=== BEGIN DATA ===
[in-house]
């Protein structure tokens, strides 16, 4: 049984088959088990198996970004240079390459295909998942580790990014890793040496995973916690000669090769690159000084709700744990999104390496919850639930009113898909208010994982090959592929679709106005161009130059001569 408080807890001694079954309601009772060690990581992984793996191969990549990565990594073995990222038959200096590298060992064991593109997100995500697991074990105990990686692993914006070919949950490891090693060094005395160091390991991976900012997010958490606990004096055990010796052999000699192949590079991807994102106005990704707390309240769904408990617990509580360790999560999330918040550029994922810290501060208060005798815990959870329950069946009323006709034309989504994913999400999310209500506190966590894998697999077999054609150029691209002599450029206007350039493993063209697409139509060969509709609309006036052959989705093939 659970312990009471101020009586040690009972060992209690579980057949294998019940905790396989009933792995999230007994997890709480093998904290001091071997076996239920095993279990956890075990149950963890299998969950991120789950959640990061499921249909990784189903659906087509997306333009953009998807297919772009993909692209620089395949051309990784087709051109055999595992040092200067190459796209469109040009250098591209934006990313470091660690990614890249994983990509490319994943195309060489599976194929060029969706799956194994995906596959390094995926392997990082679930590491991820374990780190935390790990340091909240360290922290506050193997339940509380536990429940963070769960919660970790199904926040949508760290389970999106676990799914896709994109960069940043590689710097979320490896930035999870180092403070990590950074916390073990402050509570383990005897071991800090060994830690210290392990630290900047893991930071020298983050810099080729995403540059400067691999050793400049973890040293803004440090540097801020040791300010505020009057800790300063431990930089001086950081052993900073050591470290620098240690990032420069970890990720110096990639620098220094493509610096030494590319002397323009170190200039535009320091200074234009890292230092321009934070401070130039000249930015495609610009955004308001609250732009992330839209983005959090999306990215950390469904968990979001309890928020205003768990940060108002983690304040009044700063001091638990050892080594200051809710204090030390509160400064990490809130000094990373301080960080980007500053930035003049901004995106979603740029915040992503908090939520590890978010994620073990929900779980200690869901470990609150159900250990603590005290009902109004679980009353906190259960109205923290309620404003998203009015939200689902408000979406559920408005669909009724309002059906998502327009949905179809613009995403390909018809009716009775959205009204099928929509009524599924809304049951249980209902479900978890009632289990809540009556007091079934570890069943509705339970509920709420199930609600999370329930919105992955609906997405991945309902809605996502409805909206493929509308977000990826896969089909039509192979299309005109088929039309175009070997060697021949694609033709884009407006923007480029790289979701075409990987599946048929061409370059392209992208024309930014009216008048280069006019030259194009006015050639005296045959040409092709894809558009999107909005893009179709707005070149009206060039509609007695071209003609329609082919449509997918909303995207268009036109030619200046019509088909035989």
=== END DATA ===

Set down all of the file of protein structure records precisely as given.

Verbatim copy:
[in-house]
């Protein structure tokens, strides 16, 4: 049984088959088990198996970004240079390459295909998942580790990014890793040496995973916690000669090769690159000084709700744990999104390496919850639930009113898909208010994982090959592929679709106005161009130059001569 408080807890001694079954309601009772060690990581992984793996191969990549990565990594073995990222038959200096590298060992064991593109997100995500697991074990105990990686692993914006070919949950490891090693060094005395160091390991991976900012997010958490606990004096055990010796052999000699192949590079991807994102106005990704707390309240769904408990617990509580360790999560999330918040550029994922810290501060208060005798815990959870329950069946009323006709034309989504994913999400999310209500506190966590894998697999077999054609150029691209002599450029206007350039493993063209697409139509060969509709609309006036052959989705093939 659970312990009471101020009586040690009972060992209690579980057949294998019940905790396989009933792995999230007994997890709480093998904290001091071997076996239920095993279990956890075990149950963890299998969950991120789950959640990061499921249909990784189903659906087509997306333009953009998807297919772009993909692209620089395949051309990784087709051109055999595992040092200067190459796209469109040009250098591209934006990313470091660690990614890249994983990509490319994943195309060489599976194929060029969706799956194994995906596959390094995926392997990082679930590491991820374990780190935390790990340091909240360290922290506050193997339940509380536990429940963070769960919660970790199904926040949508760290389970999106676990799914896709994109960069940043590689710097979320490896930035999870180092403070990590950074916390073990402050509570383990005897071991800090060994830690210290392990630290900047893991930071020298983050810099080729995403540059400067691999050793400049973890040293803004440090540097801020040791300010505020009057800790300063431990930089001086950081052993900073050591470290620098240690990032420069970890990720110096990639620098220094493509610096030494590319002397323009170190200039535009320091200074234009890292230092321009934070401070130039000249930015495609610009955004308001609250732009992330839209983005959090999306990215950390469904968990979001309890928020205003768990940060108002983690304040009044700063001091638990050892080594200051809710204090030390509160400064990490809130000094990373301080960080980007500053930035003049901004995106979603740029915040992503908090939520590890978010994620073990929900779980200690869901470990609150159900250990603590005290009902109004679980009353906190259960109205923290309620404003998203009015939200689902408000979406559920408005669909009724309002059906998502327009949905179809613009995403390909018809009716009775959205009204099928929509009524599924809304049951249980209902479900978890009632289990809540009556007091079934570890069943509705339970509920709420199930609600999370329930919105992955609906997405991945309902809605996502409805909206493929509308977000990826896969089909039509192979299309005109088929039309175009070997060697021949694609033709884009407006923007480029790289979701075409990987599946048929061409370059392209992208024309930014009216008048280069006019030259194009006015050639005296045959040409092709894809558009999107909005893009179709707005070149009206060039509609007695071209003609329609082919449509997918909303995207268009036109030619200046019509088909035989």